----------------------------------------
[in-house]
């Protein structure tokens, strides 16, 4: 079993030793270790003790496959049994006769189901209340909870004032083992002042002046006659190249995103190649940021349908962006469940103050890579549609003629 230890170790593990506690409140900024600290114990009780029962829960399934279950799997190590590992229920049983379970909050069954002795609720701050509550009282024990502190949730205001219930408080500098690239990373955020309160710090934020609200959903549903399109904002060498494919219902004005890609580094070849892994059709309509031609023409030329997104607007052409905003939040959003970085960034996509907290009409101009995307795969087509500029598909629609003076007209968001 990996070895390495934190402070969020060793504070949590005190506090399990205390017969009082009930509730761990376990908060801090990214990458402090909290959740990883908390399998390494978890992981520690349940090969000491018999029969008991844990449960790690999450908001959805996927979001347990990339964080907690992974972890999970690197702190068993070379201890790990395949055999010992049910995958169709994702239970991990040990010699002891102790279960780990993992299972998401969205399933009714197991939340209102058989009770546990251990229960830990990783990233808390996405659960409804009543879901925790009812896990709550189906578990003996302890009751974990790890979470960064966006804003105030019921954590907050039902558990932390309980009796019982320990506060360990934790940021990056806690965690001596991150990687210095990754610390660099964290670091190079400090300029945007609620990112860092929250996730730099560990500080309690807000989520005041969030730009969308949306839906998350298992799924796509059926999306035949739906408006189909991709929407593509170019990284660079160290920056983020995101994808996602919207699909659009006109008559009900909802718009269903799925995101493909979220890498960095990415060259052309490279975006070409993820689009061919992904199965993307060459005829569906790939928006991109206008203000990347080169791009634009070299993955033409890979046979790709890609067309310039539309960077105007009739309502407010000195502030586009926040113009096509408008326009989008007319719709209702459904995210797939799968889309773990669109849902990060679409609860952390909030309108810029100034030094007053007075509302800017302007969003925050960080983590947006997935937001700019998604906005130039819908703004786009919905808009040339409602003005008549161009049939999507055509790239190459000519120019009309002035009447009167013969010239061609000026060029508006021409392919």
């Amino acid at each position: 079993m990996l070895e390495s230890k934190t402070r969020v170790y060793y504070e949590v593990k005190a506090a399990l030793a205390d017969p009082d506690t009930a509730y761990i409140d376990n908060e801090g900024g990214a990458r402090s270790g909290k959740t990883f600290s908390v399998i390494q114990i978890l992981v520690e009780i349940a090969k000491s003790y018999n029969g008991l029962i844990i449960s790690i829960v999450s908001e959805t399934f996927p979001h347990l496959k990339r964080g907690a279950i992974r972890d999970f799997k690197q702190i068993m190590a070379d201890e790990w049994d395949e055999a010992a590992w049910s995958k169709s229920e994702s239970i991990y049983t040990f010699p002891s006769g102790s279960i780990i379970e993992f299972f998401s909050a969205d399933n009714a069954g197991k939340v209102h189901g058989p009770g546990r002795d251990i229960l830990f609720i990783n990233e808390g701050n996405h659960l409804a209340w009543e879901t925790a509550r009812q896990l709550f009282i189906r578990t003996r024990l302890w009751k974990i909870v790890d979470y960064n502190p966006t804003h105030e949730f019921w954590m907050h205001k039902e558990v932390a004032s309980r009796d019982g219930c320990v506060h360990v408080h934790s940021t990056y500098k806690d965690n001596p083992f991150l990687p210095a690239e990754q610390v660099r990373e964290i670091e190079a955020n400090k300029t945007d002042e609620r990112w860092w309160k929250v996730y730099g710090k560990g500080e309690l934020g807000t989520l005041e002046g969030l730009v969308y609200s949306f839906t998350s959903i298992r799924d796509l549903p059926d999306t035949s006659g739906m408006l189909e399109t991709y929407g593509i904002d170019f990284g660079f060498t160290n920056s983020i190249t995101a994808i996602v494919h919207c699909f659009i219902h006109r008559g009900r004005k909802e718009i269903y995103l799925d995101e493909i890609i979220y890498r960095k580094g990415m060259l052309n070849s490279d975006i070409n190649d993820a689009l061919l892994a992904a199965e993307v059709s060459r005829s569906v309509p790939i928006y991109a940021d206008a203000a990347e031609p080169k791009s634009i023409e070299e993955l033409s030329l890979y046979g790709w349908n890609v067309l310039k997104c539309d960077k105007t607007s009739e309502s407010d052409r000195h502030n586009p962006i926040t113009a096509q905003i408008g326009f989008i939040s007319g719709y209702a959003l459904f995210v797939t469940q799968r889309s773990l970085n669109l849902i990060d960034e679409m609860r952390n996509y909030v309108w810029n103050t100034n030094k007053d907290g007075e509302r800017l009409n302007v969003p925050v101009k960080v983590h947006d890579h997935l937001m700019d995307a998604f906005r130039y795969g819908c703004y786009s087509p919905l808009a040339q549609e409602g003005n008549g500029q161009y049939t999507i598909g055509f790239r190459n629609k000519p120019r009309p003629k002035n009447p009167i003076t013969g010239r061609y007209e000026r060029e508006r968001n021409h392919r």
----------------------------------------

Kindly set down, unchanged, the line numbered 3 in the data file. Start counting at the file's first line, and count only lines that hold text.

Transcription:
């Amino acid at each position: 079993m990996l070895e390495s230890k934190t402070r969020v170790y060793y504070e949590v593990k005190a506090a399990l030793a205390d017969p009082d506690t009930a509730y761990i409140d376990n908060e801090g900024g990214a990458r402090s270790g909290k959740t990883f600290s908390v399998i390494q114990i978890l992981v520690e009780i349940a090969k000491s003790y018999n029969g008991l029962i844990i449960s790690i829960v999450s908001e959805t399934f996927p979001h347990l496959k990339r964080g907690a279950i992974r972890d999970f799997k690197q702190i068993m190590a070379d201890e790990w049994d395949e055999a010992a590992w049910s995958k169709s229920e994702s239970i991990y049983t040990f010699p002891s006769g102790s279960i780990i379970e993992f299972f998401s909050a969205d399933n009714a069954g197991k939340v209102h189901g058989p009770g546990r002795d251990i229960l830990f609720i990783n990233e808390g701050n996405h659960l409804a209340w009543e879901t925790a509550r009812q896990l709550f009282i189906r578990t003996r024990l302890w009751k974990i909870v790890d979470y960064n502190p966006t804003h105030e949730f019921w954590m907050h205001k039902e558990v932390a004032s309980r009796d019982g219930c320990v506060h360990v408080h934790s940021t990056y500098k806690d965690n001596p083992f991150l990687p210095a690239e990754q610390v660099r990373e964290i670091e190079a955020n400090k300029t945007d002042e609620r990112w860092w309160k929250v996730y730099g710090k560990g500080e309690l934020g807000t989520l005041e002046g969030l730009v969308y609200s949306f839906t998350s959903i298992r799924d796509l549903p059926d999306t035949s006659g739906m408006l189909e399109t991709y929407g593509i904002d170019f990284g660079f060498t160290n920056s983020i190249t995101a994808i996602v494919h919207c699909f659009i219902h006109r008559g009900r004005k909802e718009i269903y995103l799925d995101e493909i890609i979220y890498r960095k580094g990415m060259l052309n070849s490279d975006i070409n190649d993820a689009l061919l892994a992904a199965e993307v059709s060459r005829s569906v309509p790939i928006y991109a940021d206008a203000a990347e031609p080169k791009s634009i023409e070299e993955l033409s030329l890979y046979g790709w349908n890609v067309l310039k997104c539309d960077k105007t607007s009739e309502s407010d052409r000195h502030n586009p962006i926040t113009a096509q905003i408008g326009f989008i939040s007319g719709y209702a959003l459904f995210v797939t469940q799968r889309s773990l970085n669109l849902i990060d960034e679409m609860r952390n996509y909030v309108w810029n103050t100034n030094k007053d907290g007075e509302r800017l009409n302007v969003p925050v101009k960080v983590h947006d890579h997935l937001m700019d995307a998604f906005r130039y795969g819908c703004y786009s087509p919905l808009a040339q549609e409602g003005n008549g500029q161009y049939t999507i598909g055509f790239r190459n629609k000519p120019r009309p003629k002035n009447p009167i003076t013969g010239r061609y007209e000026r060029e508006r968001n021409h392919r």